Despite their alliance, Russia has never had much influence over Syria’s policies.
Published in the Washington Post.
All eyes are on Russia as President Trump prepares to meet with Vladimir Putin in Helsinki next week. But the real geopolitical focus of the meeting might well be a few thousand miles away in Syria. Last week, national security adviser John Bolton said that the meeting could offer a “larger negotiation on helping to get Iranian forces out of Syria” and that an agreement could be “a significant step forward” for U.S. interests in the Middle East.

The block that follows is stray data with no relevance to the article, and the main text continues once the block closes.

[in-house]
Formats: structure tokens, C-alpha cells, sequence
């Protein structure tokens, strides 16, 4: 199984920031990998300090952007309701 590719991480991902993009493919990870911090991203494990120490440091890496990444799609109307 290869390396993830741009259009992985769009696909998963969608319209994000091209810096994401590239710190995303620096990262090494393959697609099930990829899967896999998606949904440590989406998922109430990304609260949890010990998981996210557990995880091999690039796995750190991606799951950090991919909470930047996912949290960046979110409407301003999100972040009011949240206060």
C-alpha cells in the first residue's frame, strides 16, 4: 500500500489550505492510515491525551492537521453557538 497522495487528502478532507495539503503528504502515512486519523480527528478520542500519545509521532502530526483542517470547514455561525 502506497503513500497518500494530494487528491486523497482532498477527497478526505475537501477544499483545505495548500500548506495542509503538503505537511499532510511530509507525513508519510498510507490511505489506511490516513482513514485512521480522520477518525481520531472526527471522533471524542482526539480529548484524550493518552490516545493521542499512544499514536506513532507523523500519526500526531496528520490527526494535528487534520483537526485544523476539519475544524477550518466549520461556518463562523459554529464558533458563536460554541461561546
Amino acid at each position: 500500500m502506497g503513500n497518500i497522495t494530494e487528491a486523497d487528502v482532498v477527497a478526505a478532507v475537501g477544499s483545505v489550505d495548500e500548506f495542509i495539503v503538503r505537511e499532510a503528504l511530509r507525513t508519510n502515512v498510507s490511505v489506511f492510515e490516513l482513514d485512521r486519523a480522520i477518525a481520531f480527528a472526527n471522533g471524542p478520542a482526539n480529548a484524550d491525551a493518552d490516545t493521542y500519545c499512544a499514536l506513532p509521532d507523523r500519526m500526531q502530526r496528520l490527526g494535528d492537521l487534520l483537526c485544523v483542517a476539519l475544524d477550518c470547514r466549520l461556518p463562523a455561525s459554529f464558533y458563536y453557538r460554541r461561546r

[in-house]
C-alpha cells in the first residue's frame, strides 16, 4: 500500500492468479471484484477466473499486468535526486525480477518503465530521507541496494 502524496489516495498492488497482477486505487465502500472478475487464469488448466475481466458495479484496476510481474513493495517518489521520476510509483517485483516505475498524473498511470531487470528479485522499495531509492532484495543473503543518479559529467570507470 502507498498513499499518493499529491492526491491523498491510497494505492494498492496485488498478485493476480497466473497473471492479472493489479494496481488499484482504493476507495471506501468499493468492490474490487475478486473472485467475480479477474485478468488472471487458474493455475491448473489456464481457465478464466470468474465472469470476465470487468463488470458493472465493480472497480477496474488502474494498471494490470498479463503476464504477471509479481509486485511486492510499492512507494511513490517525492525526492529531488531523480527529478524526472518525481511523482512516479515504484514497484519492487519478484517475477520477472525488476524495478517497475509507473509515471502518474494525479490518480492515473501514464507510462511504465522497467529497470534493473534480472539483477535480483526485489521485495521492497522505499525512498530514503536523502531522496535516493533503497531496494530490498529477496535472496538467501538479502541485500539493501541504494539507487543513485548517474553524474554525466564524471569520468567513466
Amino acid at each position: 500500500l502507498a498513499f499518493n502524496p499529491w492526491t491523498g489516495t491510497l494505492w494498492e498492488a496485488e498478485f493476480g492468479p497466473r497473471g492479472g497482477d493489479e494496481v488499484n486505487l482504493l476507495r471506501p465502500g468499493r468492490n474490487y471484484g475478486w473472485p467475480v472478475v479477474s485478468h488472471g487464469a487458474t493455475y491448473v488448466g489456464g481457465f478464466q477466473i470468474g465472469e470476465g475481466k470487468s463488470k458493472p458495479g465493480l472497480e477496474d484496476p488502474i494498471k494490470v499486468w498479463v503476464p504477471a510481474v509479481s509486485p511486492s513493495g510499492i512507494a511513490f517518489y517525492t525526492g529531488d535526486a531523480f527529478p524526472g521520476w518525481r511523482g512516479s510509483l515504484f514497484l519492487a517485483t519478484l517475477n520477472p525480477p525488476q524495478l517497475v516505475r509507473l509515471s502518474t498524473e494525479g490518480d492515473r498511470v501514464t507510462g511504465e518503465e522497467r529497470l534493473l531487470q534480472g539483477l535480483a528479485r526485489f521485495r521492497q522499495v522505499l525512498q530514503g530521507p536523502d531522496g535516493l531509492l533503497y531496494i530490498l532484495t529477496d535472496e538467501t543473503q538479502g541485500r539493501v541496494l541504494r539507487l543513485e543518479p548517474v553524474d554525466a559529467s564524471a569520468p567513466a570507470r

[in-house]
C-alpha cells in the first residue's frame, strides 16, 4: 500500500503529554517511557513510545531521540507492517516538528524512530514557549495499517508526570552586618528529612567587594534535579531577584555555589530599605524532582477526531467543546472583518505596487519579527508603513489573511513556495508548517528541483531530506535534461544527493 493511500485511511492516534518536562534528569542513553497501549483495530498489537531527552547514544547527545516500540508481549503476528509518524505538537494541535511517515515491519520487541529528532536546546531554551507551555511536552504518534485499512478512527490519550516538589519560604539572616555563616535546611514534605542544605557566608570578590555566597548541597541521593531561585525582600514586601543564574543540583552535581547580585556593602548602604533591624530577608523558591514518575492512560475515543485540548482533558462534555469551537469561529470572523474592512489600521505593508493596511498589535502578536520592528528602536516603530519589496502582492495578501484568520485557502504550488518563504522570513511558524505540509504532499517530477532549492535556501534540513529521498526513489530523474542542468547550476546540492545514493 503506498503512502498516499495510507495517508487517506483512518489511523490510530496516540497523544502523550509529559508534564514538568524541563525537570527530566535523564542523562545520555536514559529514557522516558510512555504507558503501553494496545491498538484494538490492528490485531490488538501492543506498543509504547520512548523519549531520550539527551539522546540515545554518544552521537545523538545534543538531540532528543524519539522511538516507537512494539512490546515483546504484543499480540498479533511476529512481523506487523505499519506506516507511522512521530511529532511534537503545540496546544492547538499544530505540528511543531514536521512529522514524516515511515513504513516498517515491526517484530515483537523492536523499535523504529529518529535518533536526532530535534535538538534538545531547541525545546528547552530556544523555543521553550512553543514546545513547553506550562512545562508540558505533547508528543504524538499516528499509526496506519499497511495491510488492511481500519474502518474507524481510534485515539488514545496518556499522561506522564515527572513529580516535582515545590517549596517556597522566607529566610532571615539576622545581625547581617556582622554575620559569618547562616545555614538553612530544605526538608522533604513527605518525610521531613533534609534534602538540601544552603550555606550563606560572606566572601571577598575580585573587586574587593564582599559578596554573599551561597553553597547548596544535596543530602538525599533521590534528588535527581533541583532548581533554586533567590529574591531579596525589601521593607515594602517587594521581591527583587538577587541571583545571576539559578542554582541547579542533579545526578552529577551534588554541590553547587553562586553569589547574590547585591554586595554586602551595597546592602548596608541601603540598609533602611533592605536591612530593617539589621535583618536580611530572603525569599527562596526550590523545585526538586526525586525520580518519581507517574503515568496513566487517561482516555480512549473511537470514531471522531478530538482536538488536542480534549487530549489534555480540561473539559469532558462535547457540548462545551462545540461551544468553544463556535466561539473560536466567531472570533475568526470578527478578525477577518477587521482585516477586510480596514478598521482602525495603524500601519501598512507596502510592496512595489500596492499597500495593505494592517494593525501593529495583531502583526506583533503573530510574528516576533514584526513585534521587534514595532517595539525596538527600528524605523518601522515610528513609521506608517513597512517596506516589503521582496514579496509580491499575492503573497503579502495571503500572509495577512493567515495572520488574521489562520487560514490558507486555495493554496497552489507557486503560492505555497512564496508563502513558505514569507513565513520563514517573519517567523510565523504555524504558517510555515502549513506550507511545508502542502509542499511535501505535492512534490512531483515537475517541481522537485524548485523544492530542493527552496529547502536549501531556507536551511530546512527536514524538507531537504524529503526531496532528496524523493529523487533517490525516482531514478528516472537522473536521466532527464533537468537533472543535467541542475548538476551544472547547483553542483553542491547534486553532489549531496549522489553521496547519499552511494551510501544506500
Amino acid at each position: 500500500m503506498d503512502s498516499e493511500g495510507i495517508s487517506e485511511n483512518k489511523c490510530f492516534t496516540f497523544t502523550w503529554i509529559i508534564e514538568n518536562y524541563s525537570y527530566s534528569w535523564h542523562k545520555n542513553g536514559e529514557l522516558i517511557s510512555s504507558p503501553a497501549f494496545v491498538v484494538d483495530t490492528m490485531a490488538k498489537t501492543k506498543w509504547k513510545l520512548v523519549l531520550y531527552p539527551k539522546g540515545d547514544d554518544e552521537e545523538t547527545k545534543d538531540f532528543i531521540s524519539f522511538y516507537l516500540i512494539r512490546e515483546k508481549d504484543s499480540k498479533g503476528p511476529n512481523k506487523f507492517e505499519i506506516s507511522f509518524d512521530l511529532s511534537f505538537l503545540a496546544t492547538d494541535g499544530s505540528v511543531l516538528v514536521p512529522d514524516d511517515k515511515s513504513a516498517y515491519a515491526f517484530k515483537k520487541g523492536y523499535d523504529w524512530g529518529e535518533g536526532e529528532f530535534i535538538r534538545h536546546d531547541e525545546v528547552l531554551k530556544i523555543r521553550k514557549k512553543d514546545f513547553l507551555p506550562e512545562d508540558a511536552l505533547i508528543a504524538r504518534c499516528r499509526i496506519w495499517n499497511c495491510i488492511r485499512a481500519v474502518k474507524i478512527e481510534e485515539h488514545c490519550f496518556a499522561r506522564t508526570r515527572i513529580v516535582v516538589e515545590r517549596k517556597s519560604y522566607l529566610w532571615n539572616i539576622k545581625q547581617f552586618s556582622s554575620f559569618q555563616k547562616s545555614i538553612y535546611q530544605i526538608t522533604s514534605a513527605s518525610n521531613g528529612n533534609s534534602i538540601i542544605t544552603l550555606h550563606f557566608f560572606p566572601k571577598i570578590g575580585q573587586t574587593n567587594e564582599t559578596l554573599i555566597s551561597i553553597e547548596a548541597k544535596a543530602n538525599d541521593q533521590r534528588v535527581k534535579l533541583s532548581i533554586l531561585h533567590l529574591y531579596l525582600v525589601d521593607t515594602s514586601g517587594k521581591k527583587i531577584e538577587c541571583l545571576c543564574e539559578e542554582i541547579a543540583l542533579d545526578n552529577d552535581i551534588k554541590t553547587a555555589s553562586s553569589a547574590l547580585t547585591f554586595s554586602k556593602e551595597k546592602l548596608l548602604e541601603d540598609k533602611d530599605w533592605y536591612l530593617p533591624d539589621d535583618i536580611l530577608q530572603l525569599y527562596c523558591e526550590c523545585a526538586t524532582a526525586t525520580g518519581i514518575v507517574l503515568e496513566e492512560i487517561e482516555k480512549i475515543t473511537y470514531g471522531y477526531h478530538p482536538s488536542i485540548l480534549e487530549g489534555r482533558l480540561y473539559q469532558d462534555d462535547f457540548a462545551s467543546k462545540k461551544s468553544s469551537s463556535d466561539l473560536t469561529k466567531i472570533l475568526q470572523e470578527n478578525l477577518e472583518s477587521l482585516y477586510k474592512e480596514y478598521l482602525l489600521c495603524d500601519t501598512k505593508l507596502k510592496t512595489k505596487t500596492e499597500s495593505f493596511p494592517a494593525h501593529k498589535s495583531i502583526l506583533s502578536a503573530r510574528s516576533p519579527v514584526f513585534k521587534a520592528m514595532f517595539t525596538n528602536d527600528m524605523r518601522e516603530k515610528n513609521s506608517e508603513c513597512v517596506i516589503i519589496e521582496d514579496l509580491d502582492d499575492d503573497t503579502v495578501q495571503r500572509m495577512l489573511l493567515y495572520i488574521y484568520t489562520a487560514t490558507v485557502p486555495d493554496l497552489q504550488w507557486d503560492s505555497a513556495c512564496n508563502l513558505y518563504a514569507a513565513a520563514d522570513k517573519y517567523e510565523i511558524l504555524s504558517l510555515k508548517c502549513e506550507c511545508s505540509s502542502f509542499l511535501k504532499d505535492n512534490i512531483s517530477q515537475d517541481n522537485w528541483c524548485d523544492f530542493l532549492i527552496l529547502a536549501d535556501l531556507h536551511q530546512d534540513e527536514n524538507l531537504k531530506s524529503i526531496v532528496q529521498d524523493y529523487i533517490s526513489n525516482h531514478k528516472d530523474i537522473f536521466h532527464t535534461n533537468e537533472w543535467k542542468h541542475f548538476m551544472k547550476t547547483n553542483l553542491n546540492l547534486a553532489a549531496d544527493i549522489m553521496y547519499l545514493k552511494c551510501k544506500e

But Bolton is engaging in wishful thinking, if not outright delusion. That’s not just because the United States and Russia, despite sharing the goal of stability in Syria, fundamentally diverge on how to achieve it. The administration is also vastly overestimating how much sway Russia actually has in Syria. While Syria has been Moscow’s closest Arab ally — and the largest recipient of its economic and military aid — since 1972, Russia’s influence on Syrian policy has been limited. Even as Russia’s military presence in Syria since 2015 has granted it greater leverage over the country’s future, historical precedents suggest that the relationship will continue to be one of constant disappointment and frustration.